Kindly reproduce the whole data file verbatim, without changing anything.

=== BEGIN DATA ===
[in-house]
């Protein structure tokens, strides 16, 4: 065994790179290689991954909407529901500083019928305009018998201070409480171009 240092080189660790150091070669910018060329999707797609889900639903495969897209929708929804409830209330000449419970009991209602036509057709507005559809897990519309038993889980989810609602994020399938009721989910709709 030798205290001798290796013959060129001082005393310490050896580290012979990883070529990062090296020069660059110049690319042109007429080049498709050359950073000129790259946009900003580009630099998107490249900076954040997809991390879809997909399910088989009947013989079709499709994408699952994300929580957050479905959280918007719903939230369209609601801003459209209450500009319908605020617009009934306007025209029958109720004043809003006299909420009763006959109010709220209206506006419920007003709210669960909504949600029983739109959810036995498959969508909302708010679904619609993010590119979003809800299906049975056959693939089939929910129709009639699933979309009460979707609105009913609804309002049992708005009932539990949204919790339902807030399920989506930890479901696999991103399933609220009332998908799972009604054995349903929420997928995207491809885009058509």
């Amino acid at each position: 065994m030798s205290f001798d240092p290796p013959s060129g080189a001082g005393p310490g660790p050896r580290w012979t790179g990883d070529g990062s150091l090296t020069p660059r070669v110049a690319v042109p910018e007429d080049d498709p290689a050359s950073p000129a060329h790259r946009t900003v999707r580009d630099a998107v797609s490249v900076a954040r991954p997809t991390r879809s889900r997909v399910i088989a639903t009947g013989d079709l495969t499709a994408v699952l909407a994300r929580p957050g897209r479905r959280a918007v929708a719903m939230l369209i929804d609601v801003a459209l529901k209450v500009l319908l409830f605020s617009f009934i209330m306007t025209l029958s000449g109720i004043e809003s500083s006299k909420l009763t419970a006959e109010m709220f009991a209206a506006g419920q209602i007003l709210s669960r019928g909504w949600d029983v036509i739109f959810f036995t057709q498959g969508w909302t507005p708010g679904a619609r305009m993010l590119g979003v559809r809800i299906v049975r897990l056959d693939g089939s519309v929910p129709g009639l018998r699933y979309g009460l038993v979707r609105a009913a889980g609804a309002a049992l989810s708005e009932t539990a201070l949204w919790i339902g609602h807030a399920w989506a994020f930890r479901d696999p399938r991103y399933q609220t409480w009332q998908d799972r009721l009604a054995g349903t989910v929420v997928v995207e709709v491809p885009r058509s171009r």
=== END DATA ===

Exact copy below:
[in-house]
């Protein structure tokens, strides 16, 4: 065994790179290689991954909407529901500083019928305009018998201070409480171009 240092080189660790150091070669910018060329999707797609889900639903495969897209929708929804409830209330000449419970009991209602036509057709507005559809897990519309038993889980989810609602994020399938009721989910709709 030798205290001798290796013959060129001082005393310490050896580290012979990883070529990062090296020069660059110049690319042109007429080049498709050359950073000129790259946009900003580009630099998107490249900076954040997809991390879809997909399910088989009947013989079709499709994408699952994300929580957050479905959280918007719903939230369209609601801003459209209450500009319908605020617009009934306007025209029958109720004043809003006299909420009763006959109010709220209206506006419920007003709210669960909504949600029983739109959810036995498959969508909302708010679904619609993010590119979003809800299906049975056959693939089939929910129709009639699933979309009460979707609105009913609804309002049992708005009932539990949204919790339902807030399920989506930890479901696999991103399933609220009332998908799972009604054995349903929420997928995207491809885009058509």
């Amino acid at each position: 065994m030798s205290f001798d240092p290796p013959s060129g080189a001082g005393p310490g660790p050896r580290w012979t790179g990883d070529g990062s150091l090296t020069p660059r070669v110049a690319v042109p910018e007429d080049d498709p290689a050359s950073p000129a060329h790259r946009t900003v999707r580009d630099a998107v797609s490249v900076a954040r991954p997809t991390r879809s889900r997909v399910i088989a639903t009947g013989d079709l495969t499709a994408v699952l909407a994300r929580p957050g897209r479905r959280a918007v929708a719903m939230l369209i929804d609601v801003a459209l529901k209450v500009l319908l409830f605020s617009f009934i209330m306007t025209l029958s000449g109720i004043e809003s500083s006299k909420l009763t419970a006959e109010m709220f009991a209206a506006g419920q209602i007003l709210s669960r019928g909504w949600d029983v036509i739109f959810f036995t057709q498959g969508w909302t507005p708010g679904a619609r305009m993010l590119g979003v559809r809800i299906v049975r897990l056959d693939g089939s519309v929910p129709g009639l018998r699933y979309g009460l038993v979707r609105a009913a889980g609804a309002a049992l989810s708005e009932t539990a201070l949204w919790i339902g609602h807030a399920w989506a994020f930890r479901d696999p399938r991103y399933q609220t409480w009332q998908d799972r009721l009604a054995g349903t989910v929420v997928v995207e709709v491809p885009r058509s171009r």